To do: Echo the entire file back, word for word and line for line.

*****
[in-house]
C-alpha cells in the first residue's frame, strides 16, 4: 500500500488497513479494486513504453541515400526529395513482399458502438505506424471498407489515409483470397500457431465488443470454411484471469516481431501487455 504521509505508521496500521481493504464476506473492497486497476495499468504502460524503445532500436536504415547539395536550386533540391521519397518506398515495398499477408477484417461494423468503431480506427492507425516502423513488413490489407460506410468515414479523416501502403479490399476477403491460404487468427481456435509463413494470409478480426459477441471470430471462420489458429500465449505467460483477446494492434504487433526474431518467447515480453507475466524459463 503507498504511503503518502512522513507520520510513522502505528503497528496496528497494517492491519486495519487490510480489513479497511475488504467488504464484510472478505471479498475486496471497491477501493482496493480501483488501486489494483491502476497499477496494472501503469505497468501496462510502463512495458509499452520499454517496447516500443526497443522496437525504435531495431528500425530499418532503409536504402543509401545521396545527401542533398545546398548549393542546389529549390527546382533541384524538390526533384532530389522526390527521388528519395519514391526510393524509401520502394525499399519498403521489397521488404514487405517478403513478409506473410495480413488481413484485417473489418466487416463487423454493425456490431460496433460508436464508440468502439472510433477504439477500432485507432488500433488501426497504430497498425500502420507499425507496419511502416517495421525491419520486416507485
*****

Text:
[in-house]
C-alpha cells in the first residue's frame, strides 16, 4: 500500500488497513479494486513504453541515400526529395513482399458502438505506424471498407489515409483470397500457431465488443470454411484471469516481431501487455 504521509505508521496500521481493504464476506473492497486497476495499468504502460524503445532500436536504415547539395536550386533540391521519397518506398515495398499477408477484417461494423468503431480506427492507425516502423513488413490489407460506410468515414479523416501502403479490399476477403491460404487468427481456435509463413494470409478480426459477441471470430471462420489458429500465449505467460483477446494492434504487433526474431518467447515480453507475466524459463 503507498504511503503518502512522513507520520510513522502505528503497528496496528497494517492491519486495519487490510480489513479497511475488504467488504464484510472478505471479498475486496471497491477501493482496493480501483488501486489494483491502476497499477496494472501503469505497468501496462510502463512495458509499452520499454517496447516500443526497443522496437525504435531495431528500425530499418532503409536504402543509401545521396545527401542533398545546398548549393542546389529549390527546382533541384524538390526533384532530389522526390527521388528519395519514391526510393524509401520502394525499399519498403521489397521488404514487405517478403513478409506473410495480413488481413484485417473489418466487416463487423454493425456490431460496433460508436464508440468502439472510433477504439477500432485507432488500433488501426497504430497498425500502420507499425507496419511502416517495421525491419520486416507485